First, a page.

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   [RFC7983].  Due to the additional logic required, if mis-implemented,
   heuristics have the potential to mis-classify packets.

   When QUIC is used only for data exchange, the TLS-within-QUIC
   exchange [RFC9001] derives keys used solely to protect the QUIC data
   packets.  If properly implemented, this should not affect the
   transport of SRTP nor the derivation of SRTP keys via DTLS-SRTP.
   However, were the TLS-within-QUIC exchange to be used to derive SRTP
   keys, both transport and SRTP key derivation could be aversely
   impacted by a vulnerability in the QUIC implementation.

5.  IANA Considerations

   This document does not require actions by IANA.

6.  References

6.1.  Normative References

[I-D.ietf-quic-bit-grease]
             Thomson, M., "Greasing the QUIC Bit", draft-ietf-quic-bit-
             grease (work in progress), June 9, 2022.

[RFC2119]    Bradner, S., "Key words for use in RFCs to Indicate
             Requirement Levels", BCP 14, RFC 2119, DOI
             10.17487/RFC2119, March 1997, <http://www.rfc-
             editor.org/info/rfc2119>.

[RFC3550]    Schulzrinne, H., Casner, S., Frederick, R., and V.
             Jacobson, "RTP: A Transport Protocol for Real-Time
             Applications", STD 64, RFC 3550, DOI 10.17487/RFC3550, July
             2003, <http://www.rfc-editor.org/info/rfc3550>.

[RFC3711]    Baugher, M., McGrew, D., Naslund, M., Carrara, E., and K.
             Norrman, "The Secure Real-time Transport Protocol (SRTP)",
             RFC 3711, DOI 10.17487/RFC3711, March 2004,
             <http://www.rfc-editor.org/info/rfc3711>.

[RFC5764]    McGrew, D. and E. Rescorla, "Datagram Transport Layer
             Security (DTLS) Extension to Establish Keys for the Secure
             Real-time Transport Protocol (SRTP)", RFC 5764, DOI
             10.17487/RFC5764, May 2010, <http://www.rfc-
             editor.org/info/rfc5764>.

[RFC7983]    Petit-Huguenin, M. and G. Salgueiro, "Multiplexing Scheme
             Updates for Secure Real-time Transport Protocol (SRTP)
             Extension for Datagram Transport Layer Security (DTLS)",
             RFC 7983, DOI 10.17487/RFC7983, September 2016,



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             <https://www.rfc-editor.org/info/rfc7983>.

[RFC8489]    Petit-Huguenin, M., Salgueiro, G., Rosenberg, J., Wing, D.,
             Mahy, R. and P. Matthews, "Session Traversal Utilities for
             NAT (STUN), RFC 8489, DOI 10.17487/RFC8489, February 2020,
             <https://www.rfc-editor.org/info/rfc8489>.

[RFC8656]    Reddy, T., Johnston, A., Matthews, P. and J. Rosenberg,
             "Traversal Using Relays around NAT (TURN): Relay Extensions
             to Session Traversal Utilities for NAT (STUN)", RFC 8656,
             DOI 10.17487/RFC8656, February 2020, <https://www.rfc-
             editor.org/info/rfc8656>.

[RFC9000]    Iyengar, J., Ed. and M. Thomson, Ed., "QUIC: A UDP-Based
             Multiplexed and Secure Transport", RFC 9000, DOI
             10.17487/RFC9000, May 2021, <https://www.rfc-
             editor.org/info/rfc9000>.

[RFC9001]    Thomson, M., Ed. and S. Turner, Ed., "Using TLS to Secure
             QUIC", RFC 9001, DOI 10.17487/RFC9001, May 2021,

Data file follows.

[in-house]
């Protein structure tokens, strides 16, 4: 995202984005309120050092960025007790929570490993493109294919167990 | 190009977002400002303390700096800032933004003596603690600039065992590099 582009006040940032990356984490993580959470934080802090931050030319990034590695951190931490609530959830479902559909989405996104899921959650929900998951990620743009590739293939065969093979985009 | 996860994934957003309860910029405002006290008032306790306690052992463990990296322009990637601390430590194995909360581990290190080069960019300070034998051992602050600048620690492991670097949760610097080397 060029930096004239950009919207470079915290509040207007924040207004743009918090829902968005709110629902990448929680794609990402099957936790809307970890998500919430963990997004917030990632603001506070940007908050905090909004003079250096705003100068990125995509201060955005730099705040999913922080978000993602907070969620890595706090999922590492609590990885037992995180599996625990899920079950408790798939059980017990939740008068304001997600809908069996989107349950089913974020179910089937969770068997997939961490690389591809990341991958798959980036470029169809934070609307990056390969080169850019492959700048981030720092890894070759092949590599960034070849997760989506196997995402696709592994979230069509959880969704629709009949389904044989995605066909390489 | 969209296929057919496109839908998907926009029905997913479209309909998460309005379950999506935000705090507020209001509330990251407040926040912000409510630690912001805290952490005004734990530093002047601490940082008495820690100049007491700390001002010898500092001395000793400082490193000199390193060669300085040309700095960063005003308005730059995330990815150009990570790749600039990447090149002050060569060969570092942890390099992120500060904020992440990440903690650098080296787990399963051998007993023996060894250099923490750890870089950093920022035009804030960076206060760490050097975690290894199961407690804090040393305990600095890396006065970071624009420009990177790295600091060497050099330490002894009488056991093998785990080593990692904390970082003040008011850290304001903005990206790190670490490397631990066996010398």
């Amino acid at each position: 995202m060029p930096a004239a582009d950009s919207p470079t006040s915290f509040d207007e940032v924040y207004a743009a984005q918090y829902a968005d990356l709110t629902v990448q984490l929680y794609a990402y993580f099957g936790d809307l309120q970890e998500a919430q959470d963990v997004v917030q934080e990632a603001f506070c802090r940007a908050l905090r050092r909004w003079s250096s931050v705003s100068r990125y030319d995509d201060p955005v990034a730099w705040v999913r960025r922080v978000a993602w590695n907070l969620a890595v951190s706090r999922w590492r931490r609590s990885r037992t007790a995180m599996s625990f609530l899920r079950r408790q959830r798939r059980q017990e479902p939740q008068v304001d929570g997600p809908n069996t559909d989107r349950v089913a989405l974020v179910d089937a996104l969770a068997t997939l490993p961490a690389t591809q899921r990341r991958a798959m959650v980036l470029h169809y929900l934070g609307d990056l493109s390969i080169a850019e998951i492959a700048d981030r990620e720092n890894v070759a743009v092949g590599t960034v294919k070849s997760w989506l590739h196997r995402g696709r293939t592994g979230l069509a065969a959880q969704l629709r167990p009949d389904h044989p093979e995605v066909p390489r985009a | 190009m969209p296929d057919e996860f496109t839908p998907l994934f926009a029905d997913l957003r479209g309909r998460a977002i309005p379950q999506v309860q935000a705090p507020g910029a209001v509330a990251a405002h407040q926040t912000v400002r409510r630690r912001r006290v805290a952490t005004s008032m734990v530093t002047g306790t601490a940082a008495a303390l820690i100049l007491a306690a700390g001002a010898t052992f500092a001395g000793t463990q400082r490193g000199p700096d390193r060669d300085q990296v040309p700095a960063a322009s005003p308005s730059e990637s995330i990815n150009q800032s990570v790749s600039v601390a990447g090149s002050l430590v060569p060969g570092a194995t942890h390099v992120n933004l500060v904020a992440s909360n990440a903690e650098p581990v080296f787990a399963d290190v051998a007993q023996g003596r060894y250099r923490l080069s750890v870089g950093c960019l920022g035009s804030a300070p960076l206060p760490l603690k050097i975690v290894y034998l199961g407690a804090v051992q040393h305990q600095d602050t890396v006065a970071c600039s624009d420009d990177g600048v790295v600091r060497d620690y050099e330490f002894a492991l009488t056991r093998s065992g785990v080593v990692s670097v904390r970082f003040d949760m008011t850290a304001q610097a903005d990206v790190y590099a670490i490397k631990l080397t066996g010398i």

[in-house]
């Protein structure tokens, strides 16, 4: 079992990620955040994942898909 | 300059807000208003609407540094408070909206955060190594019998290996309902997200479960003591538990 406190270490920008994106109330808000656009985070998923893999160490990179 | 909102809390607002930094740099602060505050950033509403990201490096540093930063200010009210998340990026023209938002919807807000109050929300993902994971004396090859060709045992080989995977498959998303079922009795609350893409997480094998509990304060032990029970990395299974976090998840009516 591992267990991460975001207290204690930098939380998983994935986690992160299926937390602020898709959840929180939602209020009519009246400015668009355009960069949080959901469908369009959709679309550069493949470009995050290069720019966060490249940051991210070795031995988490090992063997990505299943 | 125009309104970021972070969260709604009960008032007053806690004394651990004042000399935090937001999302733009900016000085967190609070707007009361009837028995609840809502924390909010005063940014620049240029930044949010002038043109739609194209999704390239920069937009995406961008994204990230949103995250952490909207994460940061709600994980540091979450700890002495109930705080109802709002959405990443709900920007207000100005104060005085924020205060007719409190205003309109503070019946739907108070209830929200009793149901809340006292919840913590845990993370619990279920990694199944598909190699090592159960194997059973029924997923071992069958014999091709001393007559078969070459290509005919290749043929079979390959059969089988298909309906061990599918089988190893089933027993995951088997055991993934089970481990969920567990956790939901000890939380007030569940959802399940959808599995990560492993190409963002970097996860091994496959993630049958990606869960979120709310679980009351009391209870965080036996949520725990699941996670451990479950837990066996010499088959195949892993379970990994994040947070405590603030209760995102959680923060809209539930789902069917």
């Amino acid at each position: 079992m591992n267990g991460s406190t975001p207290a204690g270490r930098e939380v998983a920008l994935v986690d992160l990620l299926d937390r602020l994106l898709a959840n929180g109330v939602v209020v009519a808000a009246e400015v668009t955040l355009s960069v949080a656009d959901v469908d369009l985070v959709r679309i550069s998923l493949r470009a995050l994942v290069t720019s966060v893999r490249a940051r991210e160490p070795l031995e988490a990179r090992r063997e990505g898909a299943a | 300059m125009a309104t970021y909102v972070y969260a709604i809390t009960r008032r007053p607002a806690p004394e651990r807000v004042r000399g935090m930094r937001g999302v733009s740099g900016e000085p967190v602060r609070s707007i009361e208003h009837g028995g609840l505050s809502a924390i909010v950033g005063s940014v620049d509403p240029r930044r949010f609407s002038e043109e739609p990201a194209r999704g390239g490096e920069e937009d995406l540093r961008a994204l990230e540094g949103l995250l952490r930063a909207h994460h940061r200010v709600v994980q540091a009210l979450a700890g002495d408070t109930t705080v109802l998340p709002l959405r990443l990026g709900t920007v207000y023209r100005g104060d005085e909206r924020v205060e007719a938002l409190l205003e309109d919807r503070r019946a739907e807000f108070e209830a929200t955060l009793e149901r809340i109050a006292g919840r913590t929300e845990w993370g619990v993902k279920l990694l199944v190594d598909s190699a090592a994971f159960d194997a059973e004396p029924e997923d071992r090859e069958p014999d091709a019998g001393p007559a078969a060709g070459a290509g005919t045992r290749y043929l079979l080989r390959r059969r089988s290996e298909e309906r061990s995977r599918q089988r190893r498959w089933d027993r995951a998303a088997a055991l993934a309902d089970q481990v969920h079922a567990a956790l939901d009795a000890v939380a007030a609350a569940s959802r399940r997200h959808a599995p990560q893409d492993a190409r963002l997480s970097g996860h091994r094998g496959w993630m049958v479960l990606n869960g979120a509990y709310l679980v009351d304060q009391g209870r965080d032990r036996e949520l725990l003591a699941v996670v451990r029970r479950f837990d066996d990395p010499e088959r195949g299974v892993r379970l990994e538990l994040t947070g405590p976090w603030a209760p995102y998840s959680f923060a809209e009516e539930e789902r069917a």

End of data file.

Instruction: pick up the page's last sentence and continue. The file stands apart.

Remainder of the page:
<https://www.rfc-editor.org/info/rfc9001>.

[RFC9147]    Rescorla, E., Tschofenig, H., and N. Modadugu, "The
             Datagram Transport Layer Security (DTLS) Protocol Version
             1.3", RFC 9147, DOI 10.17487/RFC9147, April 2022,
             <https://www.rfc-editor.org/info/rfc9147>.

6.2.  Informative References

[I-D.ietf-avtcore-rtp-over-quic]
             Ott, J. and M. Engelbart, "RTP over QUIC", draft-ietf-
             avtcore-rtp-over-quic (work in progress), July 26, 2022.

[I-D.ietf-quic-v2]
             Duke, M., "QUIC Version 2", draft-ietf-quic-v2 (work in
             progress), April 28, 2022.

[RFC6189]    Zimmermann, P., Johnston, A., Ed., and J. Callas, "ZRTP:
             Media Path Key Agreement for Unicast Secure RTP", RFC 6189,
             DOI 10.17487/RFC6189, April 2011, <http://www.rfc-
             editor.org/info/rfc6189>.

[P2P-QUIC]   Thatcher, P., Aboba, B. and R. Raymond, "QUIC API For Peer-
             to-Peer Connections", W3C ORTC Community Group Draft (work
             in progress), 23 May 2021, <https://github.com/w3c/p2p-
             webtransport>





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[P2P-QUIC-TRIAL]
             Hampson, S., "RTCQuicTransport Coming to an Origin Trial
             Near You (Chrome 73)", January 2019,
             <https://developers.google.com/web/updates/
             2019/01/rtcquictransport-api>

Acknowledgments

   We would like to thank Martin Thomson, Roni Even, Jonathan Lennox and
   other participants in the IETF QUIC and AVTCORE working groups for
   their discussion of the QUIC multiplexing issue, and their input
   relating to potential solutions.

Authors' Addresses

   Bernard Aboba
   Microsoft Corporation
   One Microsoft Way
   Redmond, WA  98052
   USA

   Email:  bernard.aboba@gmail.com

   Gonzalo Salgueiro
   Cisco Systems
   7200-12 Kit Creek Road
   Research Triangle Park, NC  27709
   United States of America

   Email: gsalguei@cisco.com

   Colin Perkins
   School of Computing Science
   University of Glasgow
   Glasgow  G12 8QQ
   United Kingdom

   Email: csp@csperkins.org